Czas wymagany na przeczytanie: 4 min
The topic of high dynamic range (HDR) has been heavily debated in cinema over the past months. We won’t go into detail about all forces at hand in the discussion (read this article for more info); but we will take on a more solution-oriented approach, stepping away from technology. As presented by Barco and others at several SMPTE Technical conferences (and other events), the room design is of key importance (see here for our 2015 SMPTE paper) when trying to do higher dynamic range in cinema. Auditorium properties like ambient lighting and reflections go hand in hand with the projector technology to create the perceived on-screen contrast and image quality. The research in this domain has been analytical and descriptive so far: how big is the effect? How do room parameters and projector specs impact image contrast for a typical room?
As part of a funded research project, Barco has now taken this one step further. The project with codename HD²R (Highly Delightful Dynamic Range for Next Generation Digital Cinema and Television), researched ways to optimize the viewing experience by using a higher dynamic range of colors, contrast and brightness. To that end, the project carried out pioneering experiments to achieve the optimal and reliable visual quality, conversion and color correction of HDR images. Running from October 2015 to September 2017, HD²R studied all aspects of the imaging chain, from the camera that shot the content to the screening in the cinema or in the living room. Lead by Barco’s Dirk Maes, the research was done in collaboration with six industry and academic partners.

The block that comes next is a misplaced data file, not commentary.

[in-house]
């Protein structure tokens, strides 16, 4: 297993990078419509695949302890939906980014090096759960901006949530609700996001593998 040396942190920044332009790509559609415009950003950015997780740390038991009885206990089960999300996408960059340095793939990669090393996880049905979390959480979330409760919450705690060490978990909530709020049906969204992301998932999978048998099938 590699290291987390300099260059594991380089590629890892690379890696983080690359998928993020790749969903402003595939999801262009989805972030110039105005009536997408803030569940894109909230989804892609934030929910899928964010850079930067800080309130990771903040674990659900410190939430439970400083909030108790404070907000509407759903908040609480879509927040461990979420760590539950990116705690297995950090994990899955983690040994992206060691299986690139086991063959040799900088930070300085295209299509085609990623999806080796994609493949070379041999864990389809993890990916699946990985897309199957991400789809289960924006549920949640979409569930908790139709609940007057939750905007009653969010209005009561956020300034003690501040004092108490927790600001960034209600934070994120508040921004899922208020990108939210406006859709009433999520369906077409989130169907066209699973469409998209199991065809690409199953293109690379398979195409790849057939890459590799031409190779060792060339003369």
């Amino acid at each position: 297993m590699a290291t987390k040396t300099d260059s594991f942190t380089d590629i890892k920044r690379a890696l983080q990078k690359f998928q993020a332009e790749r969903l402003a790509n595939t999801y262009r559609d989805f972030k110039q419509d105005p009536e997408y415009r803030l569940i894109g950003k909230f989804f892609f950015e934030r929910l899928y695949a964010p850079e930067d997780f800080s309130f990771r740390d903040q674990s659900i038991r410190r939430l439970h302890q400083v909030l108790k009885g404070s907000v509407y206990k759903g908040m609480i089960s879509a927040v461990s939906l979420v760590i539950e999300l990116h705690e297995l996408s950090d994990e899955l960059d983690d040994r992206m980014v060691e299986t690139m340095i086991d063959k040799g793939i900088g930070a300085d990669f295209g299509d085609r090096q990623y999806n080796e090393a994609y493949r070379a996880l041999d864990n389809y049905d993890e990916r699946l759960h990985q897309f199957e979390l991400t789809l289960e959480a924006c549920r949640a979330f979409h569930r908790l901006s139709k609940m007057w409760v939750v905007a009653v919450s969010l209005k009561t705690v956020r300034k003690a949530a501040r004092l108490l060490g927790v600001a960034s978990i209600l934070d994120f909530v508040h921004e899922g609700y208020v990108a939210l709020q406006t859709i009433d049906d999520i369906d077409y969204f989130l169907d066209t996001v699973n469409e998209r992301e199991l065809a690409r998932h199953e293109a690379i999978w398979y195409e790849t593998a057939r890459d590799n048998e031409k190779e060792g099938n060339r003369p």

The research conducted by Barco zoomed in on cinema auditorium design and how to optimize it for higher contrast. Of all the parameters in the mix, what should an exhibitor focus on first? What’s not worth spending money on? In order to quantify and validate the advised actions, four different approaches were used. A mathematical model combined scattering, reflections and ambient light into one formula to predict on-screen effect. Measurements and tests were done in real cinema auditoriums to check if the numbers and outcomes matched the practicalities of the field. Thirdly, an auditorium scale model was built that allowed the research team to quickly and flexibly play around with the room properties by adding or removing seats; putting a different color on the walls; changing the seating inclination angle etc. And finally a full 3D (so-called ray-tracing) model was designed that helped match theory with practice.
As a general conclusion for the quantified metrics in the list, it was found that the elements closest to the screen have the biggest impact. Elements further away have reduced impact, and because this is true in both horizontal and vertical direction, the impact is quadratic with distance. To extend the dynamic range it is advisable to focus on reducing the reflectivity of the interior elements within a distance closer to the screen than one times the screen height. For that same reason also the impact of the reflectivity of the audience is not as big as originally feared.
A big thank you to the Barco research team – led by Dirk Maes and Claude Tydtgat who were assisted by our interns Aran Lamaire and Pol Paelinck. This project was enabled by Flanders Innovation & Entrepreneurship (VLAIO) as part of an imec.icon project.